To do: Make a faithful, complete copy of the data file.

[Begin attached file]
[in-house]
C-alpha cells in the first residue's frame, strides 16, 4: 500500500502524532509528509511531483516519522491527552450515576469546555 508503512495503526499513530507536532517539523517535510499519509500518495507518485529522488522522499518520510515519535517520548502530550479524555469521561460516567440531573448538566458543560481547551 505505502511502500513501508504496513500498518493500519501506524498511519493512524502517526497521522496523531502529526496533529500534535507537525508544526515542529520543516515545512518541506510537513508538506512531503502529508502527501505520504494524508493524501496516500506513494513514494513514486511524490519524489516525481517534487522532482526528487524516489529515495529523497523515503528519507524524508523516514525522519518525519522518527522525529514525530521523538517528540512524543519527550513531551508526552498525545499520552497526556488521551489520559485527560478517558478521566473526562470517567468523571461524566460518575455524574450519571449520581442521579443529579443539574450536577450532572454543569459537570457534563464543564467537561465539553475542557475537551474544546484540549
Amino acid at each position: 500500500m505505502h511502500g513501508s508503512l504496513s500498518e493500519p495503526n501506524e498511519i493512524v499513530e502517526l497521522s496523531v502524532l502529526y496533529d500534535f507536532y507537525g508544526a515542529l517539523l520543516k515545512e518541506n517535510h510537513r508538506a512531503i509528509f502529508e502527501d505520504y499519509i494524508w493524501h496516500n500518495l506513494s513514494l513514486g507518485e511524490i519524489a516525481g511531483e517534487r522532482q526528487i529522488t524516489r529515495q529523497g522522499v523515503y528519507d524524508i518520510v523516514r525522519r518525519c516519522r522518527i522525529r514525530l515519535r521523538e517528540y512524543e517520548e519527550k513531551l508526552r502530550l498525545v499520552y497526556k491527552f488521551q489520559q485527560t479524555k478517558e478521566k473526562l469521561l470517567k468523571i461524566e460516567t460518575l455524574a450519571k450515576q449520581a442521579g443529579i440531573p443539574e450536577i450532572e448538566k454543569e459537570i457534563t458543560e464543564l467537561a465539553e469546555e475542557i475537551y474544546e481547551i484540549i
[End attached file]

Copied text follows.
[in-house]
C-alpha cells in the first residue's frame, strides 16, 4: 500500500502524532509528509511531483516519522491527552450515576469546555 508503512495503526499513530507536532517539523517535510499519509500518495507518485529522488522522499518520510515519535517520548502530550479524555469521561460516567440531573448538566458543560481547551 505505502511502500513501508504496513500498518493500519501506524498511519493512524502517526497521522496523531502529526496533529500534535507537525508544526515542529520543516515545512518541506510537513508538506512531503502529508502527501505520504494524508493524501496516500506513494513514494513514486511524490519524489516525481517534487522532482526528487524516489529515495529523497523515503528519507524524508523516514525522519518525519522518527522525529514525530521523538517528540512524543519527550513531551508526552498525545499520552497526556488521551489520559485527560478517558478521566473526562470517567468523571461524566460518575455524574450519571449520581442521579443529579443539574450536577450532572454543569459537570457534563464543564467537561465539553475542557475537551474544546484540549
Amino acid at each position: 500500500m505505502h511502500g513501508s508503512l504496513s500498518e493500519p495503526n501506524e498511519i493512524v499513530e502517526l497521522s496523531v502524532l502529526y496533529d500534535f507536532y507537525g508544526a515542529l517539523l520543516k515545512e518541506n517535510h510537513r508538506a512531503i509528509f502529508e502527501d505520504y499519509i494524508w493524501h496516500n500518495l506513494s513514494l513514486g507518485e511524490i519524489a516525481g511531483e517534487r522532482q526528487i529522488t524516489r529515495q529523497g522522499v523515503y528519507d524524508i518520510v523516514r525522519r518525519c516519522r522518527i522525529r514525530l515519535r521523538e517528540y512524543e517520548e519527550k513531551l508526552r502530550l498525545v499520552y497526556k491527552f488521551q489520559q485527560t479524555k478517558e478521566k473526562l469521561l470517567k468523571i461524566e460516567t460518575l455524574a450519571k450515576q449520581a442521579g443529579i440531573p443539574e450536577i450532572e448538566k454543569e459537570i457534563t458543560e464543564l467537561a465539553e469546555e475542557i475537551y474544546e481547551i484540549i